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The World Bank Institute's Knowledge Exchange (WBIKE) practice is dedicated to supporting and equipping the World Bank’s frontline teams with resources to connect countries more systematically and effectively. Sharing knowledge and experiences among peers and partners in the global South is a key priority for many developing countries. Read More »

The Art of Knowledge Exchange

What Can Knowledge Exchange Help You Achieve?

Knowledge exchange, or peer-to-peer learning, is a powerful way to share, replicate, and scale up what works in development. Development practitioners want to learn from the practical experience of others who have gone through, or are going through, similar challenges. They want to be connected to each other and have ready access to practical knowledge and solutions.

When done right, knowledge exchange can build the capacity, confidence, and conviction of individuals and groups to act. Examples of these direct results or intermediate outcomes from a knowledge exchange include

  • technical water specialists in several sub-districts of Bangladesh learn new skills to replicate good practices (shared by their peers) for building and maintaining a safe water supply.
  • dairy sector and ministry of agriculture officials in Tanzania reach agreement on a blueprint of potential dairy sector reforms because of a new shared understanding and improved collaboration.
  • farmers in Kenya adopt an innovative rice growing methodology — System of Rice Intensification (SRI) — to increase the yield from their land after learning from the experience of countries that pioneered this methodology.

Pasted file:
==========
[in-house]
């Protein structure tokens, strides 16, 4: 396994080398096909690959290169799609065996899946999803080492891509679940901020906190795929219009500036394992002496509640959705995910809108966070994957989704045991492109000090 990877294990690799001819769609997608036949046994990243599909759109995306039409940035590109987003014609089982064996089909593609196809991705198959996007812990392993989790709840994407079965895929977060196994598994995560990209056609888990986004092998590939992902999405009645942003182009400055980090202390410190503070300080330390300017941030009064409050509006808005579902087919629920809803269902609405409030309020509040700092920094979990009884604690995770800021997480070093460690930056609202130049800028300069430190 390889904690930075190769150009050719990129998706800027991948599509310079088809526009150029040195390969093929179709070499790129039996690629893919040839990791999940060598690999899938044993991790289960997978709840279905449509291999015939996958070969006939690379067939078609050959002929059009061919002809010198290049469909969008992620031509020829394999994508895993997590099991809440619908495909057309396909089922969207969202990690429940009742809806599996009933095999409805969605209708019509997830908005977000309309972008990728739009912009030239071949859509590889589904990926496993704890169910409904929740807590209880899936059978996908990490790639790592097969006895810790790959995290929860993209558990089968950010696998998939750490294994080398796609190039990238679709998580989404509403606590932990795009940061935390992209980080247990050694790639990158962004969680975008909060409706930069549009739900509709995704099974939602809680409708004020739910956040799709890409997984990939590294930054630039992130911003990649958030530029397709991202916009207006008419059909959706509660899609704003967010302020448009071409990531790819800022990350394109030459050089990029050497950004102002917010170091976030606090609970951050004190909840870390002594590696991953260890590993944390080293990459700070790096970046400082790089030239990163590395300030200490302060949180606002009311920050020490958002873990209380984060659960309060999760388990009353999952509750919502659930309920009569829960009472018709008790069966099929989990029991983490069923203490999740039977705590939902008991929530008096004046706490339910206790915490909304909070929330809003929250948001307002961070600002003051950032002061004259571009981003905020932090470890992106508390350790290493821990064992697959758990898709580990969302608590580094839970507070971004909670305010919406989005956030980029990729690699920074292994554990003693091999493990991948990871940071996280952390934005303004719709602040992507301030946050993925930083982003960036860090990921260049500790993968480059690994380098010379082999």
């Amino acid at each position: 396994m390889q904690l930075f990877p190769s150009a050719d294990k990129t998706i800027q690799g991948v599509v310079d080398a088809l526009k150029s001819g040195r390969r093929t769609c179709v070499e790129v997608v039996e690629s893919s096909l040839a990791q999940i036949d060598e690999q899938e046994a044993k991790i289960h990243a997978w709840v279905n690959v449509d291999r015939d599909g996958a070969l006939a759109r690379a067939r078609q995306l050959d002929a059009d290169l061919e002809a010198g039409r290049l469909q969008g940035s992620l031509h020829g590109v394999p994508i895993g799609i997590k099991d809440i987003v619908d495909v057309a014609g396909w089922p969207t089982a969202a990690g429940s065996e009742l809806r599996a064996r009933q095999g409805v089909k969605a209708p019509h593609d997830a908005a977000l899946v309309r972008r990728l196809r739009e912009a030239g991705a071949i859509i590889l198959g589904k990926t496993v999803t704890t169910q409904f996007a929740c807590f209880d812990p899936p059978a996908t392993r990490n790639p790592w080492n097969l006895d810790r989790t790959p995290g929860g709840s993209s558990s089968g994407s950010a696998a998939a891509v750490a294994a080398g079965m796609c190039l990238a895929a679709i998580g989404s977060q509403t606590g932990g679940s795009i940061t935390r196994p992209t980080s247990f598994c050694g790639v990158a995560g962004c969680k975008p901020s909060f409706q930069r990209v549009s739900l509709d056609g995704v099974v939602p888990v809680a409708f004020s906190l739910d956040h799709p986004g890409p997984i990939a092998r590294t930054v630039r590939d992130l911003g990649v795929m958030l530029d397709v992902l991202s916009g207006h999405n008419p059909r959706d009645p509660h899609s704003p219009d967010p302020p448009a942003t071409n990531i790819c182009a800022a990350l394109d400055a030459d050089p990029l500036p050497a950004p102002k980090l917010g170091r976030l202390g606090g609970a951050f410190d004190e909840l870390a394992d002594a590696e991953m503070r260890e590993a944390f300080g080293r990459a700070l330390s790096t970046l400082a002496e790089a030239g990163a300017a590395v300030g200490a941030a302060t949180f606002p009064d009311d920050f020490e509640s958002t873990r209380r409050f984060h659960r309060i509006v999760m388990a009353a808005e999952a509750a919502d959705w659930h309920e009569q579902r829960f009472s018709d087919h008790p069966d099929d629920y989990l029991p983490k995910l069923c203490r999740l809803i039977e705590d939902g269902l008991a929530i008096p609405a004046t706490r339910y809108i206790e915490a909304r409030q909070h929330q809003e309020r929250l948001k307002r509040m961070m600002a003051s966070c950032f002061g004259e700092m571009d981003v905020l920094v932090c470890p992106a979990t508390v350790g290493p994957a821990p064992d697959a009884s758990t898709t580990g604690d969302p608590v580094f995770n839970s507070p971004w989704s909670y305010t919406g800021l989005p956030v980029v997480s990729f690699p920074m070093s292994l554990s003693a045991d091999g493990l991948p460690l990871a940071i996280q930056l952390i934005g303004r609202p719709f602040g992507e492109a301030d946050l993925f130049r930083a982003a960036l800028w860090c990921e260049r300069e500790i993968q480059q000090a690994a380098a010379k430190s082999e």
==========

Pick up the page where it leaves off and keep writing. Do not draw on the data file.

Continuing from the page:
These direct results from knowledge exchange can also influence results at the institutional and even systemic levels as shown in the figure below. Participants of successful knowledge exchanges are empowered and motivated to make things happen. They will seek to change the environment in which they operate, affect policies and norms that influence the way people behave, and strengthen the institutions where they work. For example,

  • with their enhanced proficiency and successful replication of good practices, the technical water-specialists in Bangladesh contributed to a reduction in water-borne diseases.
  • the improved consensus on reforms among the key stakeholders in the Tanzania dairy sector led to a reduction in regulations and a more efficient dairy sector.
  • encouraged by the initial results of SRI methodology adopted by the pioneer Kenyan farmers, the Kenya government, academia, and the private sector supported the scale-up of SRI in several regions through a range of initiatives. Some examples: the Kenyan national irrigation board organized national workshops and farmer field days to encourage knowledge sharing, universities allocated funds to support doctoral research on SRI, and the private sector made local weeders for farmers using SRI methodology.

The Direct Results and Influence Achieved from Knowledge Exchange

 

“While visiting Chowgacha I discovered a unique solution to arsenic contamination. After coming back [from this knowledge exchange] we adapted and replicated this approach in our own context. This has now spread to the entire upazila and beyond.”~ Ranihati Union Parishad Chairman, Chapai Nawabganj Sadar Upazila, Bangladesh

“I got eleven bags of paddy from my quarter acre trial, compared to the usual eight bags for that plot. But what’s amazing was that each bag weighed 95kg for the SRI paddy but only 80kg for the conventional method. In the following year, I converted all my two acres to practice the SRI method.” ~ Moses Kareithi, pioneer SRI farmer, Kenya

Step 1 Step 2 Step 3
Anchor Define Design and Develop
Step 4 Step 5
Implementation Measure & Report
the Results
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Art of Knowledge Exchagne (Chinese)
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